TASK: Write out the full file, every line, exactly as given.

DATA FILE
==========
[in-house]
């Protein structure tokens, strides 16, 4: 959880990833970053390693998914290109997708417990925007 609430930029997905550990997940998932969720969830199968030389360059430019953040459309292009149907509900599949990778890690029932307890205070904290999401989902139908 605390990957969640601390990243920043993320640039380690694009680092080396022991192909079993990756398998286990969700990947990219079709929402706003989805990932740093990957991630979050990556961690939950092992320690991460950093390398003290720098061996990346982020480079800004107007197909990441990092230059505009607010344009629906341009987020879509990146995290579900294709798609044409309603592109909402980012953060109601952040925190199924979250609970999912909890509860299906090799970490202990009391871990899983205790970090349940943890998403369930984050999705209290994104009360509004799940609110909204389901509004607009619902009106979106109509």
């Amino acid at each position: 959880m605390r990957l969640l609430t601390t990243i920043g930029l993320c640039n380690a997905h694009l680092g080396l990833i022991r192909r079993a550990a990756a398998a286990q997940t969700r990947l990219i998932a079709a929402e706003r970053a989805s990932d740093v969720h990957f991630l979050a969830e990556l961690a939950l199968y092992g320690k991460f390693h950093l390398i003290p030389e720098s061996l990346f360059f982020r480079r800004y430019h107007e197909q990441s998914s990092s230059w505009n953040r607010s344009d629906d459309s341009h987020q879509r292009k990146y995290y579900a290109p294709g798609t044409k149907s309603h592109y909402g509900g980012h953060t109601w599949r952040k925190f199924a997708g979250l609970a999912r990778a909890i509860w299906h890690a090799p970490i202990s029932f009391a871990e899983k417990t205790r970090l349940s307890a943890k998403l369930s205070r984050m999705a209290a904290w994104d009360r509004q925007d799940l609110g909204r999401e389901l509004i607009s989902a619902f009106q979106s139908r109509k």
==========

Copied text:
[in-house]
């Protein structure tokens, strides 16, 4: 959880990833970053390693998914290109997708417990925007 609430930029997905550990997940998932969720969830199968030389360059430019953040459309292009149907509900599949990778890690029932307890205070904290999401989902139908 605390990957969640601390990243920043993320640039380690694009680092080396022991192909079993990756398998286990969700990947990219079709929402706003989805990932740093990957991630979050990556961690939950092992320690991460950093390398003290720098061996990346982020480079800004107007197909990441990092230059505009607010344009629906341009987020879509990146995290579900294709798609044409309603592109909402980012953060109601952040925190199924979250609970999912909890509860299906090799970490202990009391871990899983205790970090349940943890998403369930984050999705209290994104009360509004799940609110909204389901509004607009619902009106979106109509």
């Amino acid at each position: 959880m605390r990957l969640l609430t601390t990243i920043g930029l993320c640039n380690a997905h694009l680092g080396l990833i022991r192909r079993a550990a990756a398998a286990q997940t969700r990947l990219i998932a079709a929402e706003r970053a989805s990932d740093v969720h990957f991630l979050a969830e990556l961690a939950l199968y092992g320690k991460f390693h950093l390398i003290p030389e720098s061996l990346f360059f982020r480079r800004y430019h107007e197909q990441s998914s990092s230059w505009n953040r607010s344009d629906d459309s341009h987020q879509r292009k990146y995290y579900a290109p294709g798609t044409k149907s309603h592109y909402g509900g980012h953060t109601w599949r952040k925190f199924a997708g979250l609970a999912r990778a909890i509860w299906h890690a090799p970490i202990s029932f009391a871990e899983k417990t205790r970090l349940s307890a943890k998403l369930s205070r984050m999705a209290a904290w994104d009360r509004q925007d799940l609110g909204r999401e389901l509004i607009s989902a619902f009106q979106s139908r109509k």